SM Asif Abdullah and Nusraat, a couple lives with their extended family of 16 members in the Uttara area of Dhaka. The family has eight working members while the rest are either students or housewives.
Asif started his first day of the 10-day government holiday on Thursday by cleaning and rearranging his room. Later, he helped his wife to prepare breakfast and sat at the computer desk to read news and play games.
He spent the hours browsing online and gaming till lunch. Other working members of the family passed their leisure time in similar activities.
"We have decided to prepare meals for each day on rotation, except for the kids, as the domestic helpers have been given leave. And everybody is cleaning their dishes after dining," said Asif.
This is how they have planned to spend the ten-day general holiday, which has turned into a lockdown, from March 26 to April 4.
In the meantime, Sirajul Kabir Chowdhury, director of the publishing house Anyaprokash, lives in Dhanmondi with his three family members.
He found the holidays as the best opportunity for strengthening family bonds which had become weaker due to his busy lifestyle.
However, a sense of fear overshadows the plans of both Asif and Sirajul despite the fact that they live with their families.
"This is a sobering experience! Despite being with our near and dear ones, it is still like we are fighting against an invisible enemy," said Sirajul.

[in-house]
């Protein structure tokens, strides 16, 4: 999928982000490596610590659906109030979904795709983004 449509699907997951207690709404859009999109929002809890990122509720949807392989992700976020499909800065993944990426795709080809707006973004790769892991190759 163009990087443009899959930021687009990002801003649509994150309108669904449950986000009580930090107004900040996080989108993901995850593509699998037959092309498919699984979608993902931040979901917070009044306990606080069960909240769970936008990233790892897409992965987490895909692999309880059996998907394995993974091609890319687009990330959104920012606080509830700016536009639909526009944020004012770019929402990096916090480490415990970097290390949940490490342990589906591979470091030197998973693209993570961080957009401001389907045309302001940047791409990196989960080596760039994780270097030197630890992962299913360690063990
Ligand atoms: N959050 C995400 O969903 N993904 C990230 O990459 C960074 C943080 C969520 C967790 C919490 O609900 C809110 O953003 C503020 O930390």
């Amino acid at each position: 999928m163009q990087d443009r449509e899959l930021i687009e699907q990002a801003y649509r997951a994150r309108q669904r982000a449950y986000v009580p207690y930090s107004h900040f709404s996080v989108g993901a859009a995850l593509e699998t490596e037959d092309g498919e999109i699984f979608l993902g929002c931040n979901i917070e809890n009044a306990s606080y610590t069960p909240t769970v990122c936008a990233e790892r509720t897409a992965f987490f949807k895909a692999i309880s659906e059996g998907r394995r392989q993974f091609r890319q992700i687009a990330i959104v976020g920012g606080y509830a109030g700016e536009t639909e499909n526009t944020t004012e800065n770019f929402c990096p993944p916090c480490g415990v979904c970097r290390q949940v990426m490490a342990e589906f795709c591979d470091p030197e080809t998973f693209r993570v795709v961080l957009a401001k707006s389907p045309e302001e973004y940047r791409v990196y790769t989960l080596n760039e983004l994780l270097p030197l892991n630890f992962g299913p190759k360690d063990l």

He spent the day reading books, watching news on television and talking to his two children.
"It will become exhausting if this situation lingers," he said with concern.
Like Asif and Sirajul, city residents and other countrymen who are financially solvent pass time by gossiping, watching movies and reading books. However, fear over the coronavirus pandemic is always there.
However, low income and daily wage-earners locked in their houses face a double whammy — a mixed feeling of fear and tension — as they are likely to suffer from food scarcity owing to the ongoing shutdown across the country.
Md Nuruddin, a daily wage-earners who lives with his family of four members in Saver, said it will be tough for him to feed the family thrice a day if the shutdown continues for more than a week.
"My whole family is depended on my income. If the situation prolongs, we will die from starvation before the virus attacks us," said Nuruddin.
Like him, thousands of daily wage-earners and low-income families are in a big fear of running out of food and essentials.
Besides, their lives become dull as daily activities are limited.
Niamat Ullah, a government college teacher, said that children are getting bored because they cannot go out to play.
Women and mothers are the most vulnerable in this situation as they have to take care of their children round the clock, when earlier they used to spend a part of the day at school.
Now, they are tolerating their kids' annoyances and quarrel among the siblings besides maintaining the households.